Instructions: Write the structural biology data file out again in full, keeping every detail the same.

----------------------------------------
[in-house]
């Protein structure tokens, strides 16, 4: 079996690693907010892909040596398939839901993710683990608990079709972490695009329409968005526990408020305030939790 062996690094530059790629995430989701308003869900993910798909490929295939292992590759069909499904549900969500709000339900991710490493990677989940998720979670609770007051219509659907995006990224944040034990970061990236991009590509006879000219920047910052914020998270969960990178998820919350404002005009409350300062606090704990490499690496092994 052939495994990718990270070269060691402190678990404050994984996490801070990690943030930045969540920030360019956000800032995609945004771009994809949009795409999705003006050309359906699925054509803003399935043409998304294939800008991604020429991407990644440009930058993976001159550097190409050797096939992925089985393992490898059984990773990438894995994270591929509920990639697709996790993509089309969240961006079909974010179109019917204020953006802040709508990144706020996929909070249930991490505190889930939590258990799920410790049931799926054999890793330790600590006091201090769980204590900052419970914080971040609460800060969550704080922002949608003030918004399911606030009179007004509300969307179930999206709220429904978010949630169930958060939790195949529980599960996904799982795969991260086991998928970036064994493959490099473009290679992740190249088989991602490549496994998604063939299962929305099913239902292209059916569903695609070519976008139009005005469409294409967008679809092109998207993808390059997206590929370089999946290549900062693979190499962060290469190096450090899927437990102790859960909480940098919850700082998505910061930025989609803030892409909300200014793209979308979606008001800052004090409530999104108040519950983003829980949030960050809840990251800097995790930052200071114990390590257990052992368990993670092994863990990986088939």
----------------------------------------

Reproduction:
[in-house]
């Protein structure tokens, strides 16, 4: 079996690693907010892909040596398939839901993710683990608990079709972490695009329409968005526990408020305030939790 062996690094530059790629995430989701308003869900993910798909490929295939292992590759069909499904549900969500709000339900991710490493990677989940998720979670609770007051219509659907995006990224944040034990970061990236991009590509006879000219920047910052914020998270969960990178998820919350404002005009409350300062606090704990490499690496092994 052939495994990718990270070269060691402190678990404050994984996490801070990690943030930045969540920030360019956000800032995609945004771009994809949009795409999705003006050309359906699925054509803003399935043409998304294939800008991604020429991407990644440009930058993976001159550097190409050797096939992925089985393992490898059984990773990438894995994270591929509920990639697709996790993509089309969240961006079909974010179109019917204020953006802040709508990144706020996929909070249930991490505190889930939590258990799920410790049931799926054999890793330790600590006091201090769980204590900052419970914080971040609460800060969550704080922002949608003030918004399911606030009179007004509300969307179930999206709220429904978010949630169930958060939790195949529980599960996904799982795969991260086991998928970036064994493959490099473009290679992740190249088989991602490549496994998604063939299962929305099913239902292209059916569903695609070519976008139009005005469409294409967008679809092109998207993808390059997206590929370089999946290549900062693979190499962060290469190096450090899927437990102790859960909480940098919850700082998505910061930025989609803030892409909300200014793209979308979606008001800052004090409530999104108040519950983003829980949030960050809840990251800097995790930052200071114990390590257990052992368990993670092994863990990986088939």